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What Are the Different Types of Elementary Study Skills?

Elementary students learn to solve problems.
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  • Written By: Daniel Liden
  • Edited By: Jenn Walker
  • Last Modified Date: 25 March 2014
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While different people have different study habits, there are some elementary study skills that are almost universally useful for learning. The nature of these skills varies based on the type of material one is trying to learn. For example, one must approach a math problem with a different method than one would use to memorize a significant amount of information without any problem-solving element. Over time, as one develops elementary study skills into habits, he will likely develop his own unique study habits. Developing these skills sets a firm foundation for developing better and more personalized study techniques.

One common goal in education is to memorize information, particularly in vocabulary courses, some science courses, and most language courses. One may, for instance, need to memorize a list of 20 words in a foreign language or definitions for a set of biological terms. One of the most elementary study skills for memorization is making lists of the terms to be memorized. The physical act of making the list often helps with memorization. Additionally, one can cover one side of the list, such as the biological terms, and quiz one's self by trying to remember the covered term that corresponds to the visible definitions on the list.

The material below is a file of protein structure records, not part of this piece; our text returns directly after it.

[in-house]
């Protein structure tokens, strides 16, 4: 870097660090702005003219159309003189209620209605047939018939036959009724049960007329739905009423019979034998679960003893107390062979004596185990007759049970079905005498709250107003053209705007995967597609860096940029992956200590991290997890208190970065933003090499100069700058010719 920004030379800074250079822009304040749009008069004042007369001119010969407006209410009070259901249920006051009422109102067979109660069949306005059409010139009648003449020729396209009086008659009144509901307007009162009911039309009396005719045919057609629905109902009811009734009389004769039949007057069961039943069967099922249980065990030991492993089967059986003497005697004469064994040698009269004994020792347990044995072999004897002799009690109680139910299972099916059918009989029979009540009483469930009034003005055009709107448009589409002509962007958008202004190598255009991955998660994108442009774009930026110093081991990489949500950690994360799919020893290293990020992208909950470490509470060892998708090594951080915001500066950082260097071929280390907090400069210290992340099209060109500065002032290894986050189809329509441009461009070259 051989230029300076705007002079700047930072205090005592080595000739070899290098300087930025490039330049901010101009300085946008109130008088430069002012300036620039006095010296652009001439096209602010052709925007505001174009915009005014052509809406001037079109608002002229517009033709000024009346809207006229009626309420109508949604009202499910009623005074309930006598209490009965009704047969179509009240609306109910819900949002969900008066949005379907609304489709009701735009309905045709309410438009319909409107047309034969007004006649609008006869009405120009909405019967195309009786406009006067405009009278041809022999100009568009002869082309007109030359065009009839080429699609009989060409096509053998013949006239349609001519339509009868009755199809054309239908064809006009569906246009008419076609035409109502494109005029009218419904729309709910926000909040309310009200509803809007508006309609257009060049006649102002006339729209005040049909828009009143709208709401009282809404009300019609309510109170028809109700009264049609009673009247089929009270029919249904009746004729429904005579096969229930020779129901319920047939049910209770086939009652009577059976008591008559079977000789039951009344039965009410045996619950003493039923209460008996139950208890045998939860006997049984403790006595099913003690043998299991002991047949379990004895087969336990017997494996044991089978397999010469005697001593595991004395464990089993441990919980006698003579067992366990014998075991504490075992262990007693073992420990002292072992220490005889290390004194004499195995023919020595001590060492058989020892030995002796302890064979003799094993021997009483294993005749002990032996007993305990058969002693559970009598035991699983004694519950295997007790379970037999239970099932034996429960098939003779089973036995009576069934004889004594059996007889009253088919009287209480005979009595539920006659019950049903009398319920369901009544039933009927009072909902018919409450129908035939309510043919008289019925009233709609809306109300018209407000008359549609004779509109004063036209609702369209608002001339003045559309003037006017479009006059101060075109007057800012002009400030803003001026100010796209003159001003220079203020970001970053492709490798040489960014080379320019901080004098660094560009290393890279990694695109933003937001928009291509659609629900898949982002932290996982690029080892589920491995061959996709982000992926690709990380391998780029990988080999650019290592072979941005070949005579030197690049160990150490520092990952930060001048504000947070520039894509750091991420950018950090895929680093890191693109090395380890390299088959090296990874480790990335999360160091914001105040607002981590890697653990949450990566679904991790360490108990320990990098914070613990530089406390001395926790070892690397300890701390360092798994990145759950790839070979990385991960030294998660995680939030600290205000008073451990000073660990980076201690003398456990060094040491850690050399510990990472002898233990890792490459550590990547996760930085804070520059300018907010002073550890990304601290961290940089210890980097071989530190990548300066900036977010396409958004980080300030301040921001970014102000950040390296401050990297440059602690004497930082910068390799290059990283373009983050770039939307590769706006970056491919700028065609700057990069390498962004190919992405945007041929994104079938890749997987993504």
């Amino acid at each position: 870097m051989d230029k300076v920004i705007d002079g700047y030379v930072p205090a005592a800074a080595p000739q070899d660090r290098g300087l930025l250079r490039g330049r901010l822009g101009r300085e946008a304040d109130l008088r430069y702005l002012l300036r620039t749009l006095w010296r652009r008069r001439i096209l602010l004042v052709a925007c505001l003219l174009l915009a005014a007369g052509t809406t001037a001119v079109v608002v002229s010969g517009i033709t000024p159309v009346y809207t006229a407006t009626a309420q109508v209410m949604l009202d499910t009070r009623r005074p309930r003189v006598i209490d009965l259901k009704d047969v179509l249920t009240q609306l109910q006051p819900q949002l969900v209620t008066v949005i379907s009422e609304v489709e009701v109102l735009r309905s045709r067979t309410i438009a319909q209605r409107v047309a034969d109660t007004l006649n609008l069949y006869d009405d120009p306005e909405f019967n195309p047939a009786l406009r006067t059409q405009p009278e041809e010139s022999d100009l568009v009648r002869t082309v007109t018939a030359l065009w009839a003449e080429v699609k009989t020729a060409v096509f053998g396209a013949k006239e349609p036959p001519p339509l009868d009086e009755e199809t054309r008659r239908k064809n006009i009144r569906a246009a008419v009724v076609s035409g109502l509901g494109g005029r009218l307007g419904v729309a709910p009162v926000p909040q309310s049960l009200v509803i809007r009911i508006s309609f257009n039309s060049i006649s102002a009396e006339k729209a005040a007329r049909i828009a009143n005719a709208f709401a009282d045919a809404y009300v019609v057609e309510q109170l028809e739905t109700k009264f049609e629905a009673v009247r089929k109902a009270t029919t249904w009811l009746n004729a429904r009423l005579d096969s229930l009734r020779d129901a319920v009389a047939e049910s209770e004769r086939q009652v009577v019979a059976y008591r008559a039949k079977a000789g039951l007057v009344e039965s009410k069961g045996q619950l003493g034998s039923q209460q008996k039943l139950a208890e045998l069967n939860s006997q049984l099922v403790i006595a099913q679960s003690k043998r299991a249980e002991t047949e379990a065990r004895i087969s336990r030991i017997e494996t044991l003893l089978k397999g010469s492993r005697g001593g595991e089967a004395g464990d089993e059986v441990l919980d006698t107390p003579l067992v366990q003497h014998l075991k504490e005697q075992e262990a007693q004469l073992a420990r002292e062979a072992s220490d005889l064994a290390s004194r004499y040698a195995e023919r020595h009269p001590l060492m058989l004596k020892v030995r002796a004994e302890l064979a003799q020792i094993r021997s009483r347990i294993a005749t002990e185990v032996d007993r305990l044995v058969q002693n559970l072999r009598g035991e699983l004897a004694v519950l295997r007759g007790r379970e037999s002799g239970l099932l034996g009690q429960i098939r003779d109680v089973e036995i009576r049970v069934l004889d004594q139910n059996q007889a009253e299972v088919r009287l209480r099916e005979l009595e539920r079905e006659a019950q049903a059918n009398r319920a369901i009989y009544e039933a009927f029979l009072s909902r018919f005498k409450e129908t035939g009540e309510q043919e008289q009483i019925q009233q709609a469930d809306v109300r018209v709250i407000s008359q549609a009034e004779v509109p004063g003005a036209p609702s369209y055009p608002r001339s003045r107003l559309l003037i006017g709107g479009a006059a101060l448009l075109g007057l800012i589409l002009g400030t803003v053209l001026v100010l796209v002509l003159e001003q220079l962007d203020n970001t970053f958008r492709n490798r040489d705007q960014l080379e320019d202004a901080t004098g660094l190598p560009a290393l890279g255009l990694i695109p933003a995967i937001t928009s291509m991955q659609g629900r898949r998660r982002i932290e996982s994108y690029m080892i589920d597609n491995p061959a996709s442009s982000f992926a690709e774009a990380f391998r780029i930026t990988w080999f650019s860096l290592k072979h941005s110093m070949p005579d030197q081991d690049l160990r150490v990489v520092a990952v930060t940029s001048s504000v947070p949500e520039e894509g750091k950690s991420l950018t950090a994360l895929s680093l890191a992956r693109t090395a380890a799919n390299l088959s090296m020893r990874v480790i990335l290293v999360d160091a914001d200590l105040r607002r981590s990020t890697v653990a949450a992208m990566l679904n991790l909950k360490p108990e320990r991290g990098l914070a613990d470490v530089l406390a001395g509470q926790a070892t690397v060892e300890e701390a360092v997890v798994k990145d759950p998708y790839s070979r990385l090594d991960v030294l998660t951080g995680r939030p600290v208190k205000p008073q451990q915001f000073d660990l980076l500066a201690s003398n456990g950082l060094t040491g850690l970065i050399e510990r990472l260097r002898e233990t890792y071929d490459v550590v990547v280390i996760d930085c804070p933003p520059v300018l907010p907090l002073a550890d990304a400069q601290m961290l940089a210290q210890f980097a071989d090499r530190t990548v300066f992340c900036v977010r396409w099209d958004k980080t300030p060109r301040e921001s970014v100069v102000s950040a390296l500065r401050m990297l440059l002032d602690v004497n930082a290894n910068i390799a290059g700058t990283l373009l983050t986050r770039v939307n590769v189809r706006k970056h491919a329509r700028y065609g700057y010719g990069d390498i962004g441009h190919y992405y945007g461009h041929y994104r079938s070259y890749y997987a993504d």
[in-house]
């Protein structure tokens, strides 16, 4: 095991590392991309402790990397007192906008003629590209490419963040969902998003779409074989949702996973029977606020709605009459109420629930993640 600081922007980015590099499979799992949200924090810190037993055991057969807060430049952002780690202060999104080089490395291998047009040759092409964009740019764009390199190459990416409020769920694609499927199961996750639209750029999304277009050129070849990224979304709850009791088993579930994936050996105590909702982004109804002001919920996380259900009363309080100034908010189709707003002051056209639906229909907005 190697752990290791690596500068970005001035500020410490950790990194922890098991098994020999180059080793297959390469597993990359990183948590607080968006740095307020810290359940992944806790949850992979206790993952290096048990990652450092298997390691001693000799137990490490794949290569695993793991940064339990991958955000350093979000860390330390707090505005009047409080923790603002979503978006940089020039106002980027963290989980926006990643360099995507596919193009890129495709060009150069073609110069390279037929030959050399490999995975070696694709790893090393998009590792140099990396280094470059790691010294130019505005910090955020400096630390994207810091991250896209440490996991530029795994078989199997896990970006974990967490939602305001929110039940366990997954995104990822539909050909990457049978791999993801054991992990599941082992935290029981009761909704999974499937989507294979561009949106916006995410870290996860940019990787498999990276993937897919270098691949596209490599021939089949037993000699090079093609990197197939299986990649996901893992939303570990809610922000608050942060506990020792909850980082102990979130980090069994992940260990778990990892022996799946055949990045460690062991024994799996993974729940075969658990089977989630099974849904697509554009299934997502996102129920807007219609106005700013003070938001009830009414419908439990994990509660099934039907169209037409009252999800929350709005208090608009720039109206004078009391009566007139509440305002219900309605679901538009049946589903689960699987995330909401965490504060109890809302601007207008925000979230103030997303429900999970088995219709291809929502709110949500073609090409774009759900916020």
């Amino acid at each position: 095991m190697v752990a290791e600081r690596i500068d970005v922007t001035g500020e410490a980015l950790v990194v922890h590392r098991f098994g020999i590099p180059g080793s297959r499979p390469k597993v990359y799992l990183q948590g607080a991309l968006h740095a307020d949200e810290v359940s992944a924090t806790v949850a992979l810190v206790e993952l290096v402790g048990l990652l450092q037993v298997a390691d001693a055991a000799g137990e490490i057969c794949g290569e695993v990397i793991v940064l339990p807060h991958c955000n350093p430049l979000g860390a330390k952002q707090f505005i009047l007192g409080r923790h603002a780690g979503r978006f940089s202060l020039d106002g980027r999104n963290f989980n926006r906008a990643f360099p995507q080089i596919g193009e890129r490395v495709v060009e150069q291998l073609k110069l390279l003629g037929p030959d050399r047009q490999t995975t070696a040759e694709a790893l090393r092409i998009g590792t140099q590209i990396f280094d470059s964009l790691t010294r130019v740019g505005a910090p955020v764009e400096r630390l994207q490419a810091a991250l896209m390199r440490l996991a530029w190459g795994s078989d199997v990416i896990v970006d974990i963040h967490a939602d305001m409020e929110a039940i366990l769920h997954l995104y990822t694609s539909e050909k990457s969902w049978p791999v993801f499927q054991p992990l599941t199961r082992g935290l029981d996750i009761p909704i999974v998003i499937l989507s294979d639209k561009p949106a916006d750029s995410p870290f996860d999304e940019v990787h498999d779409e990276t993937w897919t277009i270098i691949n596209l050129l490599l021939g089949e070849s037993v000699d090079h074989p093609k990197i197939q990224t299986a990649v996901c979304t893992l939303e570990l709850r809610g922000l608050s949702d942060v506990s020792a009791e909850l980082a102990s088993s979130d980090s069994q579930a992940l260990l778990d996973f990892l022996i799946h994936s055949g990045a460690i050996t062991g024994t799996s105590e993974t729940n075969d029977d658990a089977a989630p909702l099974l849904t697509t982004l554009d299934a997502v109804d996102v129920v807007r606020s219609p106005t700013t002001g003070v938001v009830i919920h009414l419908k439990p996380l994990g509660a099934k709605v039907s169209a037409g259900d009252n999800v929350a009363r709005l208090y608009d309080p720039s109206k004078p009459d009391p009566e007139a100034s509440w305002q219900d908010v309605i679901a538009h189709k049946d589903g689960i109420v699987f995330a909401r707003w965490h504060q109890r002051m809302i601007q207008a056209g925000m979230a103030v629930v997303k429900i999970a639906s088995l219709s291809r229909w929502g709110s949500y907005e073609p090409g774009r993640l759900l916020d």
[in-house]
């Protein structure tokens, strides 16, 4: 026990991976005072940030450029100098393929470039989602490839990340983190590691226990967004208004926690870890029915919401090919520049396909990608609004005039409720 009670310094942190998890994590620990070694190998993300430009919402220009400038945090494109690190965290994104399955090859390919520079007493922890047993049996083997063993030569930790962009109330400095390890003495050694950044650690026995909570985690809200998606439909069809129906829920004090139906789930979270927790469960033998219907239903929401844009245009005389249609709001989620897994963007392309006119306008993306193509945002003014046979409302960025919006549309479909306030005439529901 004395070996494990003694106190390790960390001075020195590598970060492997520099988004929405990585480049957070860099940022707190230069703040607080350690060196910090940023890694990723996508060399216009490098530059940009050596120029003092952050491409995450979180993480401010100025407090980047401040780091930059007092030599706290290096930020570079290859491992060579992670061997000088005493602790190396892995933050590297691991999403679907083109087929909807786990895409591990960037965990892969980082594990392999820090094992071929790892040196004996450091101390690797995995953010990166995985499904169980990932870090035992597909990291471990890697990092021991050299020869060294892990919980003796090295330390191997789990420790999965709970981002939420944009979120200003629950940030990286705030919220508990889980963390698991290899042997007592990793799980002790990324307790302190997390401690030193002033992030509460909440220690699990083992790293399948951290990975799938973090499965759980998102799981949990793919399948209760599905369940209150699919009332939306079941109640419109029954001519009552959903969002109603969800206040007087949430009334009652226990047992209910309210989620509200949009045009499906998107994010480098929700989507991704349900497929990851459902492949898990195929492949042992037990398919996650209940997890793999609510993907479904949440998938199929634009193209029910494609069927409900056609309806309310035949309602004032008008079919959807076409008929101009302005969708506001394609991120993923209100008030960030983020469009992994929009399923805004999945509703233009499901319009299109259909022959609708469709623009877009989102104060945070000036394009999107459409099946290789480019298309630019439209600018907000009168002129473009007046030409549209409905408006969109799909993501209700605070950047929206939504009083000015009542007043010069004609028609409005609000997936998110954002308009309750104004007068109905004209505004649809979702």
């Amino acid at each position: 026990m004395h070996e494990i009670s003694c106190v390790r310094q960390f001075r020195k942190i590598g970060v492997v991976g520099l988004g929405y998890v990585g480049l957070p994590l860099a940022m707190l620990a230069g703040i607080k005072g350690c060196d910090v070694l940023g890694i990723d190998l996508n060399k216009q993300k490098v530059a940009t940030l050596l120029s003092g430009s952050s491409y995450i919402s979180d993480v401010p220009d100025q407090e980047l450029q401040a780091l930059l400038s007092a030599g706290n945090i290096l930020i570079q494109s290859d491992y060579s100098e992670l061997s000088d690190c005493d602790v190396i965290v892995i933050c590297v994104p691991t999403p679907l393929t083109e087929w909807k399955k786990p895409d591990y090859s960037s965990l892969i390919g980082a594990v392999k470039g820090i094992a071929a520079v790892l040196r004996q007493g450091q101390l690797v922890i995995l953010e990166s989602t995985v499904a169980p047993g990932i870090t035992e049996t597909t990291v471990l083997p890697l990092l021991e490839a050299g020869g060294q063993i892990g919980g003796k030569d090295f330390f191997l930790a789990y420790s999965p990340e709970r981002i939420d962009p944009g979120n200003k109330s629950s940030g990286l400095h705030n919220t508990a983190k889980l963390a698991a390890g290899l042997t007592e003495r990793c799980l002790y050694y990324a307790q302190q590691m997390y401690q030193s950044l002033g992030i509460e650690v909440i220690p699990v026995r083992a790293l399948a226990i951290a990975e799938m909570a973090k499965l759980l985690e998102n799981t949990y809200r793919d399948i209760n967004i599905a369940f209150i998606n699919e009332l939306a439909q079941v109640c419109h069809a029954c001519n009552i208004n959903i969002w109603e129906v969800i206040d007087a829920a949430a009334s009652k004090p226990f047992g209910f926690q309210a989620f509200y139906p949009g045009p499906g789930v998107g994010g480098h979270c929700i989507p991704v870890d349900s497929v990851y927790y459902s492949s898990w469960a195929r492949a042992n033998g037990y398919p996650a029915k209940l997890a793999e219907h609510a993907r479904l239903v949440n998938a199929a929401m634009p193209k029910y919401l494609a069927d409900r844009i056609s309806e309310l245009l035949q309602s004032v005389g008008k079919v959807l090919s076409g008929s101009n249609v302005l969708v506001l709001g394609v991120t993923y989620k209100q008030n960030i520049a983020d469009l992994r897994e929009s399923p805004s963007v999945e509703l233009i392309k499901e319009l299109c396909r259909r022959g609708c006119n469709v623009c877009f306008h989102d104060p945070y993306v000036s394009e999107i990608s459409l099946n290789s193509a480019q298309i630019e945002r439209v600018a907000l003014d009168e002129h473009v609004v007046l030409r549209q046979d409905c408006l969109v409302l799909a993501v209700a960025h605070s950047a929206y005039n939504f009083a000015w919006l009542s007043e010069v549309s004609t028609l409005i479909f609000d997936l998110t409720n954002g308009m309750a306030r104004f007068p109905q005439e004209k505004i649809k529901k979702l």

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Another one of the elementary study skills for memorization involves the use of flashcards. A term or word in one's native language goes on one side of a note card and the definition or foreign word goes on the other side. To study with these cards, one looks at one side, such as the word in one's native language, and tries to recall the corresponding word in the foreign language.

Not all learning involves memorization, so there are also elementary study skills aimed at solving problems, such as those often encountered in mathematics or science. Prior to approaching a problem, one should take the time to get at least a modest grasp of the associated concepts. A chemistry problem about acids and bases, for instance, will make little sense to one who does not know what acids or bases are.

Of the many elementary study skills associated with problem solving, the most important and universally applicable is repetition and practice. By working through many practice problems, one minimizes the chance of encountering an unfamiliar type of problem. Practice is also important because it increases the speed with which one can work through the steps of a problem. This is particularly important on long tests with time limits.

Though it does not necessarily fall into the category of elementary study skills, taking advantage of all available resources can be the best way to achieve success. Teachers, bosses, job trainers, and friends can all provide valuable assistance. Other resources, such as the Internet, textbooks, and other books can help to clarify vague conceptual points or to break down a difficult step in a problem.

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